After the snowstorm that recently hit Washington D.C., MSN published a story about the senators who showed up on Tuesday. They quote Republican senator Lisa Murkowski from Alaska: “Something is genuinely different — and something is genuinely fabulous.” What was so fabulous you ask? Simply the fact that as Washington, D.C., was recovering from the storm, exclusively female senators showed up to complete work at the Senate. Murkowski said, “As we convene this morning, you look around the chamber, the presiding officer is female. All of our parliamentarians are female. Our floor managers are female. All of our pages are female.”
I feel like this is one of those stories that might have most men scratching their heads, while women are nodding sagely. Coincidence? Perhaps. But Sen. Murkowski – and I’m sure other women as well – has another theory: “Perhaps it speaks to the hardiness of women, that put on your boots and put your hat on and get out and slog through the mess that’s out there.”
When I first read this story, I reposted it with a smirk, indulging in a few admittedly snarky thoughts. But upon further reflection, it struck a recent memory for me of another story about women in politics, only this one far more serious and far reaching.
In Rwanda, the genocide that took place in 1994 killed over 800,000 and targeted men more heavily than women, leaving the country with a population that was 70% female in the aftermath. As the country worked to rebuild itself, women who had historically faced significant political discrimination played a critical role. In 2003, the country adopted a new constitution that set a minimum 30% quota for female elected officials. By 2013, women comprised 64% of their House of Deputies. That is staggering, considering that world wide, female political representation hovers around 20%.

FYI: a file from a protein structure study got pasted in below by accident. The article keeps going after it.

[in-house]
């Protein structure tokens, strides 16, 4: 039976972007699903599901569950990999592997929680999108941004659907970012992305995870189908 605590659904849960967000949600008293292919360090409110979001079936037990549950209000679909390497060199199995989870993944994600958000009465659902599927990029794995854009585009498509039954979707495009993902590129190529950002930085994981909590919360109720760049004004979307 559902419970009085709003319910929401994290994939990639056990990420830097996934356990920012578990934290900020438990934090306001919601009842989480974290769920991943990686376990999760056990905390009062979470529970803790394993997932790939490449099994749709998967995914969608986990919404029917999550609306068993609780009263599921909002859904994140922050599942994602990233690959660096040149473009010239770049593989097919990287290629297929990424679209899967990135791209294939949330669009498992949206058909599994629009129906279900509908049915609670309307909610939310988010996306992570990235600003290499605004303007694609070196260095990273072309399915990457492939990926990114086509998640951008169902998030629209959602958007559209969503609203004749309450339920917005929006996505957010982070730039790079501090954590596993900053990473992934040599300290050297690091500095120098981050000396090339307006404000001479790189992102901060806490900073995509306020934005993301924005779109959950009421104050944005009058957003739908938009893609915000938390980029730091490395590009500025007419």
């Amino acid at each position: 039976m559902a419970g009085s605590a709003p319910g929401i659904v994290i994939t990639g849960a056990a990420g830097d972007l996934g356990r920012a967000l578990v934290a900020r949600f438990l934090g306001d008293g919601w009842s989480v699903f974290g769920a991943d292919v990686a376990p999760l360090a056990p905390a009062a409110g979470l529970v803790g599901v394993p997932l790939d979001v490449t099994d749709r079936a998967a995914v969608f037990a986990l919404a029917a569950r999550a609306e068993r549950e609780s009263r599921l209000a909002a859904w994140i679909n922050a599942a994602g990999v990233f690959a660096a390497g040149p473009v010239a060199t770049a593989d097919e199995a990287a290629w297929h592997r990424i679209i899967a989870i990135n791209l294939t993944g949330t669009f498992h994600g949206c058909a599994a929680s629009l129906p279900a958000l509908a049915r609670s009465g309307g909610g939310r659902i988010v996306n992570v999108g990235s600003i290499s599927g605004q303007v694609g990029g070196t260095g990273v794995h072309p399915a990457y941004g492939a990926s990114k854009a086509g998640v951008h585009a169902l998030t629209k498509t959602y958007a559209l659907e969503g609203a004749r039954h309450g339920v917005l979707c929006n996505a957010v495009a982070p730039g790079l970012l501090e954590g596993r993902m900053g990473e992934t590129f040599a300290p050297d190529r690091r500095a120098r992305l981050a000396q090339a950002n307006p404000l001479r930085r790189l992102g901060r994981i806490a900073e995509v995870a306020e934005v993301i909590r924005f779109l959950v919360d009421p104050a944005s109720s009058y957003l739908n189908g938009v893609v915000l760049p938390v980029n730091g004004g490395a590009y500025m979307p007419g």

To me, though, it’s not the numbers or statistics that are so important here. It’s the intangible qualities that women bring to their endeavors. Elizabeth Bennett of the Harvard Kennedy School Review writes: “The women discovered they could convey the needs of communities: they knew about issues of health, education, and family life. Before the genocide, men made the moneymaking decisions. Now, with women at the helm, the income was being invested in families and households.”
How did this idea that women are the “weaker sex” ever come about? All I can think is that 1.) This person obviously never saw a woman give birth, or 2.) This person knew exactly how strong women are and was extremely intimidated by it. In the aftermath of horrible, devastating violence, it was largely the women of Rwanda who rebuilt their country, using the opportunity to not only bring their country back to what it was, but make it even better. When asked about how women responded after the genocide, Rwandan President Kagame said, “Women stepped out and rolled up their sleeves when men were destroyed emotionally and psychologically.”
This is not to criticize men – either the male senators of Washington D.C. who stayed home in the aftermath of the snow storm or the devastated male survivors of the Rwandan genocide who have experienced violence unlike anything I can imagine – but to simply bring attention to the unique strengths of women and all they have to offer the world in terms of politics and other leadership roles. People speculate that women are too connected to the home and family to contribute politically, but in Rwanda, it was precisely their perspective as women that allowed Rwanda’s female representatives to help their country heal and begin to thrive. Let’s start discussing our femininity not as a liability but as the strength that it is.
MSN: News. “Post-blizzard, only women showed up to run the Senate.” http://www.msn.com/en-us/news/politics/post-blizzard-only-women-turned-up-to-run-the-senate/ar-BBoJEWd?li=BBnbcA1&ocid=mailsignout
Bennett, Elizabeth. “Rwanda Strides Towards Gender Equality in Government.” Kennedy School Review. Aug. 15, 2014. http://harvardkennedyschoolreview.com/rwanda-strides-towards-gender-equality-in-government/
Strochlic, Nina. “Two Decades After Genocide, Rwanda’s Women Have Made the Nation Thrive.” The Daily Beast. Apr. 2, 2014. http://www.thedailybeast.com/articles/2014/04/02/two-decades-after-genocide-rwanda-s-women-have-made-the-nation-thrive.html